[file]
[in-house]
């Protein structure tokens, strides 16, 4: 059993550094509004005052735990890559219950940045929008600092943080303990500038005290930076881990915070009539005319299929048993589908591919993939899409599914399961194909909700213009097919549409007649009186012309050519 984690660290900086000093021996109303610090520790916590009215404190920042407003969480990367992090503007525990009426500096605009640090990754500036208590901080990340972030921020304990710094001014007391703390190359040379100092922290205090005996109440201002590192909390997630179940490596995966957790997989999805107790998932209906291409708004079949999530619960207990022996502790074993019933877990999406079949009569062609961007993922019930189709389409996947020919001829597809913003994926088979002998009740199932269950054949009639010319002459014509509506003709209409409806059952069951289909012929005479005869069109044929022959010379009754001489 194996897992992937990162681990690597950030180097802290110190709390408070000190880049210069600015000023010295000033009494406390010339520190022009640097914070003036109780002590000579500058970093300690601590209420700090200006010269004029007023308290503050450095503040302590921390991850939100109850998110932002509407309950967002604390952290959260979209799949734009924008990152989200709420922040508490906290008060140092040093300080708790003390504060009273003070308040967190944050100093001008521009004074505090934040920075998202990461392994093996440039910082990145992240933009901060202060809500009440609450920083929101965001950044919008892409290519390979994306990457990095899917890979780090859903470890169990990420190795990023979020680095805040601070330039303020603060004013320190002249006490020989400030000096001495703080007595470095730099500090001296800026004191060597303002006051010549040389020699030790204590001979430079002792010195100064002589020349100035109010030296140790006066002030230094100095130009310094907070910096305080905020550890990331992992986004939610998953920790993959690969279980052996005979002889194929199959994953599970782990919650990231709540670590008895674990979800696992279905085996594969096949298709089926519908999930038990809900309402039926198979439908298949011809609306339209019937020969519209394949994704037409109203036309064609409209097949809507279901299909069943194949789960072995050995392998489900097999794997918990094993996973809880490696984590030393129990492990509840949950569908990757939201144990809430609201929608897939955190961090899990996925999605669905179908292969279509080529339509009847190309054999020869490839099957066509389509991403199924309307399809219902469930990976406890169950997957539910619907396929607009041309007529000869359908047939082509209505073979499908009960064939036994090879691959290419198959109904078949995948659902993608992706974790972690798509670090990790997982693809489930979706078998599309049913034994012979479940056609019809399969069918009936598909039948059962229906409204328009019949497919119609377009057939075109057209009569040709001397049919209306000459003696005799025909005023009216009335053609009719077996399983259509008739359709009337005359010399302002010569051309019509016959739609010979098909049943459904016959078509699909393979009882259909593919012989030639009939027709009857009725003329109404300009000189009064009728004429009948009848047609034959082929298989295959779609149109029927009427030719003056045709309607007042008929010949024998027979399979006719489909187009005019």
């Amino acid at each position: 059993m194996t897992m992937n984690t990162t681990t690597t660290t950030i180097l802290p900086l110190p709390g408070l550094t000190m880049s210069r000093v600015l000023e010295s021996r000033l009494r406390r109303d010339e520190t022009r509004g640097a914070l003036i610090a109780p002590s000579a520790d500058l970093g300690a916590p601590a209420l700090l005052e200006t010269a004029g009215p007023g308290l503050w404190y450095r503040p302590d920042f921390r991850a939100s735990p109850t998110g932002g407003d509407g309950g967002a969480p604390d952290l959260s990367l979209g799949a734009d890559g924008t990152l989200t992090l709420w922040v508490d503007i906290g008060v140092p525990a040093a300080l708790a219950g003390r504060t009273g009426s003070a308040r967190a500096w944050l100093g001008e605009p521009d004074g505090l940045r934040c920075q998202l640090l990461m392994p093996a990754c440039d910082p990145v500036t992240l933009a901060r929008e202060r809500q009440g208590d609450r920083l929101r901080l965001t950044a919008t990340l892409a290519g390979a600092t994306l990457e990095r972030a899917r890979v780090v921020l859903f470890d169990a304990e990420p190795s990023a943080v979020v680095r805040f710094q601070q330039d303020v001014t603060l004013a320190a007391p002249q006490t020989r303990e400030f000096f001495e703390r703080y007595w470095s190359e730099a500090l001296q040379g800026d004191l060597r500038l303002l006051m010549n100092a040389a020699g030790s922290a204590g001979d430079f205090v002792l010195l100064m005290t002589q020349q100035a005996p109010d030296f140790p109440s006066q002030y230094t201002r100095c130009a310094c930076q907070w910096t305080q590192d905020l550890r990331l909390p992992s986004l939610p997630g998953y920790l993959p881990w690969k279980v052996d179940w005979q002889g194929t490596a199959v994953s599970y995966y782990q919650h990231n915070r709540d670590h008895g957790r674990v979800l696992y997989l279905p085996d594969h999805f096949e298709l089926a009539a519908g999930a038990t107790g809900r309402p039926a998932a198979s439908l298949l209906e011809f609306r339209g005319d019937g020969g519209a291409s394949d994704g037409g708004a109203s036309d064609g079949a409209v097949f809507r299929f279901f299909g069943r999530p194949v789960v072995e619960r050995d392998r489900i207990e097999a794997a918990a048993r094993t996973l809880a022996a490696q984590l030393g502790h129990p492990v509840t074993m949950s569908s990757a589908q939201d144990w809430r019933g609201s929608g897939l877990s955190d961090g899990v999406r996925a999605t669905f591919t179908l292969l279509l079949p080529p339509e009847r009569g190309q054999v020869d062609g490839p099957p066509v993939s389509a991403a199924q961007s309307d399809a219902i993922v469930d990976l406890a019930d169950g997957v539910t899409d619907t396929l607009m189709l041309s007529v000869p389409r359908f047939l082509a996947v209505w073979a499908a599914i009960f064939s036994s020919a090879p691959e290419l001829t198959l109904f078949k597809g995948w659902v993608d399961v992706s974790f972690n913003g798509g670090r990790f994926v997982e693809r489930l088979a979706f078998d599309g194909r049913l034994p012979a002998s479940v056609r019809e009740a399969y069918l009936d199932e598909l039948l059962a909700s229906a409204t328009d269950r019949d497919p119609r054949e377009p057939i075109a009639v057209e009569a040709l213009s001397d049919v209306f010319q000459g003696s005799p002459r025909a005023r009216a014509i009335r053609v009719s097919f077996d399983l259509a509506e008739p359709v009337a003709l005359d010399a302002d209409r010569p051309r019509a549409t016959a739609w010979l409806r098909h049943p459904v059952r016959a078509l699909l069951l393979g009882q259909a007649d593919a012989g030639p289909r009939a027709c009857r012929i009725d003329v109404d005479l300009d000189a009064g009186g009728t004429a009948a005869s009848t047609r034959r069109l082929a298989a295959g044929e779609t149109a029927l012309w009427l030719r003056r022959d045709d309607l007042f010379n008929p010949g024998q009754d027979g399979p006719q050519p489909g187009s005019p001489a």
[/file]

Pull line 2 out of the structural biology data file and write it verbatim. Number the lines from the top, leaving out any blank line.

């Protein structure tokens, strides 16, 4: 059993550094509004005052735990890559219950940045929008600092943080303990500038005290930076881990915070009539005319299929048993589908591919993939899409599914399961194909909700213009097919549409007649009186012309050519 984690660290900086000093021996109303610090520790916590009215404190920042407003969480990367992090503007525990009426500096605009640090990754500036208590901080990340972030921020304990710094001014007391703390190359040379100092922290205090005996109440201002590192909390997630179940490596995966957790997989999805107790998932209906291409708004079949999530619960207990022996502790074993019933877990999406079949009569062609961007993922019930189709389409996947020919001829597809913003994926088979002998009740199932269950054949009639010319002459014509509506003709209409409806059952069951289909012929005479005869069109044929022959010379009754001489 194996897992992937990162681990690597950030180097802290110190709390408070000190880049210069600015000023010295000033009494406390010339520190022009640097914070003036109780002590000579500058970093300690601590209420700090200006010269004029007023308290503050450095503040302590921390991850939100109850998110932002509407309950967002604390952290959260979209799949734009924008990152989200709420922040508490906290008060140092040093300080708790003390504060009273003070308040967190944050100093001008521009004074505090934040920075998202990461392994093996440039910082990145992240933009901060202060809500009440609450920083929101965001950044919008892409290519390979994306990457990095899917890979780090859903470890169990990420190795990023979020680095805040601070330039303020603060004013320190002249006490020989400030000096001495703080007595470095730099500090001296800026004191060597303002006051010549040389020699030790204590001979430079002792010195100064002589020349100035109010030296140790006066002030230094100095130009310094907070910096305080905020550890990331992992986004939610998953920790993959690969279980052996005979002889194929199959994953599970782990919650990231709540670590008895674990979800696992279905085996594969096949298709089926519908999930038990809900309402039926198979439908298949011809609306339209019937020969519209394949994704037409109203036309064609409209097949809507279901299909069943194949789960072995050995392998489900097999794997918990094993996973809880490696984590030393129990492990509840949950569908990757939201144990809430609201929608897939955190961090899990996925999605669905179908292969279509080529339509009847190309054999020869490839099957066509389509991403199924309307399809219902469930990976406890169950997957539910619907396929607009041309007529000869359908047939082509209505073979499908009960064939036994090879691959290419198959109904078949995948659902993608992706974790972690798509670090990790997982693809489930979706078998599309049913034994012979479940056609019809399969069918009936598909039948059962229906409204328009019949497919119609377009057939075109057209009569040709001397049919209306000459003696005799025909005023009216009335053609009719077996399983259509008739359709009337005359010399302002010569051309019509016959739609010979098909049943459904016959078509699909393979009882259909593919012989030639009939027709009857009725003329109404300009000189009064009728004429009948009848047609034959082929298989295959779609149109029927009427030719003056045709309607007042008929010949024998027979399979006719489909187009005019």